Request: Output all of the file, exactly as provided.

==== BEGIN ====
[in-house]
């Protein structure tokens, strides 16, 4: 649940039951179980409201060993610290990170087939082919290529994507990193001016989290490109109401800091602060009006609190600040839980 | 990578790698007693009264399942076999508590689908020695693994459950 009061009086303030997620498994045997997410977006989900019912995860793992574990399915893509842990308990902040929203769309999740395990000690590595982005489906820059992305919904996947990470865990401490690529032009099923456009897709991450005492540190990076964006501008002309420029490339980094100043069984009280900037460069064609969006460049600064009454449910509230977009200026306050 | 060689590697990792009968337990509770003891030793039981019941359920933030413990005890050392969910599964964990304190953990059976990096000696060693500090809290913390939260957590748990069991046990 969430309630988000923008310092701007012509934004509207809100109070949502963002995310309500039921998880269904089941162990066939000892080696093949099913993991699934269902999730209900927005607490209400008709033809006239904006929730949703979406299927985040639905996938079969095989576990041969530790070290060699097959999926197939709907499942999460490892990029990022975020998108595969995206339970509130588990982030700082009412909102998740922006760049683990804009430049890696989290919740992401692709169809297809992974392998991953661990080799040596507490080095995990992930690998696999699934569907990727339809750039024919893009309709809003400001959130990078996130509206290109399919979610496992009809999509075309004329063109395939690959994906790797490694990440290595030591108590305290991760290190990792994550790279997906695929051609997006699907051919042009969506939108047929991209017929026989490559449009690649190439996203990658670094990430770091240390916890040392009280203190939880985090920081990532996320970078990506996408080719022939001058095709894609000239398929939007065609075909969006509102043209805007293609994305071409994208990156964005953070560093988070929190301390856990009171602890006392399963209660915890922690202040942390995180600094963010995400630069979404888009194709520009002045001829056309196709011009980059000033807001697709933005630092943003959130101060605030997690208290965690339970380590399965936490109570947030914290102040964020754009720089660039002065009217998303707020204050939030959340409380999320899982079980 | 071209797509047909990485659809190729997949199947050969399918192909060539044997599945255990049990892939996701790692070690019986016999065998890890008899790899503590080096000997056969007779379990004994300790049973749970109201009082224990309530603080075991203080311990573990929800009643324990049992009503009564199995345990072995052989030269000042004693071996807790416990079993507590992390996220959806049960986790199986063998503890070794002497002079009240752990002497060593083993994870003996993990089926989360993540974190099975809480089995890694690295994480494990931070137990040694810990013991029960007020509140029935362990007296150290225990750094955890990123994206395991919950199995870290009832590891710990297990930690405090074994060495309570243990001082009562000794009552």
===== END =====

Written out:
[in-house]
């Protein structure tokens, strides 16, 4: 649940039951179980409201060993610290990170087939082919290529994507990193001016989290490109109401800091602060009006609190600040839980 | 990578790698007693009264399942076999508590689908020695693994459950 009061009086303030997620498994045997997410977006989900019912995860793992574990399915893509842990308990902040929203769309999740395990000690590595982005489906820059992305919904996947990470865990401490690529032009099923456009897709991450005492540190990076964006501008002309420029490339980094100043069984009280900037460069064609969006460049600064009454449910509230977009200026306050 | 060689590697990792009968337990509770003891030793039981019941359920933030413990005890050392969910599964964990304190953990059976990096000696060693500090809290913390939260957590748990069991046990 969430309630988000923008310092701007012509934004509207809100109070949502963002995310309500039921998880269904089941162990066939000892080696093949099913993991699934269902999730209900927005607490209400008709033809006239904006929730949703979406299927985040639905996938079969095989576990041969530790070290060699097959999926197939709907499942999460490892990029990022975020998108595969995206339970509130588990982030700082009412909102998740922006760049683990804009430049890696989290919740992401692709169809297809992974392998991953661990080799040596507490080095995990992930690998696999699934569907990727339809750039024919893009309709809003400001959130990078996130509206290109399919979610496992009809999509075309004329063109395939690959994906790797490694990440290595030591108590305290991760290190990792994550790279997906695929051609997006699907051919042009969506939108047929991209017929026989490559449009690649190439996203990658670094990430770091240390916890040392009280203190939880985090920081990532996320970078990506996408080719022939001058095709894609000239398929939007065609075909969006509102043209805007293609994305071409994208990156964005953070560093988070929190301390856990009171602890006392399963209660915890922690202040942390995180600094963010995400630069979404888009194709520009002045001829056309196709011009980059000033807001697709933005630092943003959130101060605030997690208290965690339970380590399965936490109570947030914290102040964020754009720089660039002065009217998303707020204050939030959340409380999320899982079980 | 071209797509047909990485659809190729997949199947050969399918192909060539044997599945255990049990892939996701790692070690019986016999065998890890008899790899503590080096000997056969007779379990004994300790049973749970109201009082224990309530603080075991203080311990573990929800009643324990049992009503009564199995345990072995052989030269000042004693071996807790416990079993507590992390996220959806049960986790199986063998503890070794002497002079009240752990002497060593083993994870003996993990089926989360993540974190099975809480089995890694690295994480494990931070137990040694810990013991029960007020509140029935362990007296150290225990750094955890990123994206395991919950199995870290009832590891710990297990930690405090074994060495309570243990001082009562000794009552």